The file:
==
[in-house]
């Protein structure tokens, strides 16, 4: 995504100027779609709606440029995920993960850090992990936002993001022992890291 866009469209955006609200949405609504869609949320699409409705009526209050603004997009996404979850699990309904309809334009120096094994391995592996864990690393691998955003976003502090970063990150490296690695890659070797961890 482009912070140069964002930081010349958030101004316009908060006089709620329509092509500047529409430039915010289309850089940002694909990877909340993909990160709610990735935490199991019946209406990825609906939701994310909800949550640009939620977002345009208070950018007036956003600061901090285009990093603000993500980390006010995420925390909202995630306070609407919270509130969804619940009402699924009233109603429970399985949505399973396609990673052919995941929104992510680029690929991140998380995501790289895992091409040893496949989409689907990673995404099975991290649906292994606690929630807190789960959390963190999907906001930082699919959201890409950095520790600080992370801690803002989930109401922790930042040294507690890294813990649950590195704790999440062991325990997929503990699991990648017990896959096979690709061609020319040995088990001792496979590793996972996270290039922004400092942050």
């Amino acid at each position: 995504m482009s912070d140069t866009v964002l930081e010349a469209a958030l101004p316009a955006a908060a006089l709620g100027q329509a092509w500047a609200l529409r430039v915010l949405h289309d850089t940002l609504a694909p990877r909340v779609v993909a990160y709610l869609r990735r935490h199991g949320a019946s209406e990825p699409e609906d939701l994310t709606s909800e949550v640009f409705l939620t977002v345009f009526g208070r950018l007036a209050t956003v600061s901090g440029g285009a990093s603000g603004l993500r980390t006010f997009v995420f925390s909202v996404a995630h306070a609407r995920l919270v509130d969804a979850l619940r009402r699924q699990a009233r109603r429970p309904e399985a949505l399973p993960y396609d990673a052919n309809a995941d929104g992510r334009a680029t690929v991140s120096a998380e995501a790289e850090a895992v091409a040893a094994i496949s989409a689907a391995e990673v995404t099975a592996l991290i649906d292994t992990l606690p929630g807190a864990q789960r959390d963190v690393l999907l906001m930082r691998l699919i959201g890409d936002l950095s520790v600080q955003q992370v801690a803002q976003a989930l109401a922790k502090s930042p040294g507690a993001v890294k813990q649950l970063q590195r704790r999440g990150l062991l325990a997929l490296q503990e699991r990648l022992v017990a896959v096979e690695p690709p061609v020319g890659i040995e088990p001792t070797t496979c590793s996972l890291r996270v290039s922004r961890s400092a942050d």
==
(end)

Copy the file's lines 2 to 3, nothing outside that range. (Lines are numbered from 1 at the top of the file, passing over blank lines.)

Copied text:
């Protein structure tokens, strides 16, 4: 995504100027779609709606440029995920993960850090992990936002993001022992890291 866009469209955006609200949405609504869609949320699409409705009526209050603004997009996404979850699990309904309809334009120096094994391995592996864990690393691998955003976003502090970063990150490296690695890659070797961890 482009912070140069964002930081010349958030101004316009908060006089709620329509092509500047529409430039915010289309850089940002694909990877909340993909990160709610990735935490199991019946209406990825609906939701994310909800949550640009939620977002345009208070950018007036956003600061901090285009990093603000993500980390006010995420925390909202995630306070609407919270509130969804619940009402699924009233109603429970399985949505399973396609990673052919995941929104992510680029690929991140998380995501790289895992091409040893496949989409689907990673995404099975991290649906292994606690929630807190789960959390963190999907906001930082699919959201890409950095520790600080992370801690803002989930109401922790930042040294507690890294813990649950590195704790999440062991325990997929503990699991990648017990896959096979690709061609020319040995088990001792496979590793996972996270290039922004400092942050």
């Amino acid at each position: 995504m482009s912070d140069t866009v964002l930081e010349a469209a958030l101004p316009a955006a908060a006089l709620g100027q329509a092509w500047a609200l529409r430039v915010l949405h289309d850089t940002l609504a694909p990877r909340v779609v993909a990160y709610l869609r990735r935490h199991g949320a019946s209406e990825p699409e609906d939701l994310t709606s909800e949550v640009f409705l939620t977002v345009f009526g208070r950018l007036a209050t956003v600061s901090g440029g285009a990093s603000g603004l993500r980390t006010f997009v995420f925390s909202v996404a995630h306070a609407r995920l919270v509130d969804a979850l619940r009402r699924q699990a009233r109603r429970p309904e399985a949505l399973p993960y396609d990673a052919n309809a995941d929104g992510r334009a680029t690929v991140s120096a998380e995501a790289e850090a895992v091409a040893a094994i496949s989409a689907a391995e990673v995404t099975a592996l991290i649906d292994t992990l606690p929630g807190a864990q789960r959390d963190v690393l999907l906001m930082r691998l699919i959201g890409d936002l950095s520790v600080q955003q992370v801690a803002q976003a989930l109401a922790k502090s930042p040294g507690a993001v890294k813990q649950l970063q590195r704790r999440g990150l062991l325990a997929l490296q503990e699991r990648l022992v017990a896959v096979e690695p690709p061609v020319g890659i040995e088990p001792t070797t496979c590793s996972l890291r996270v290039s922004r961890s400092a942050d």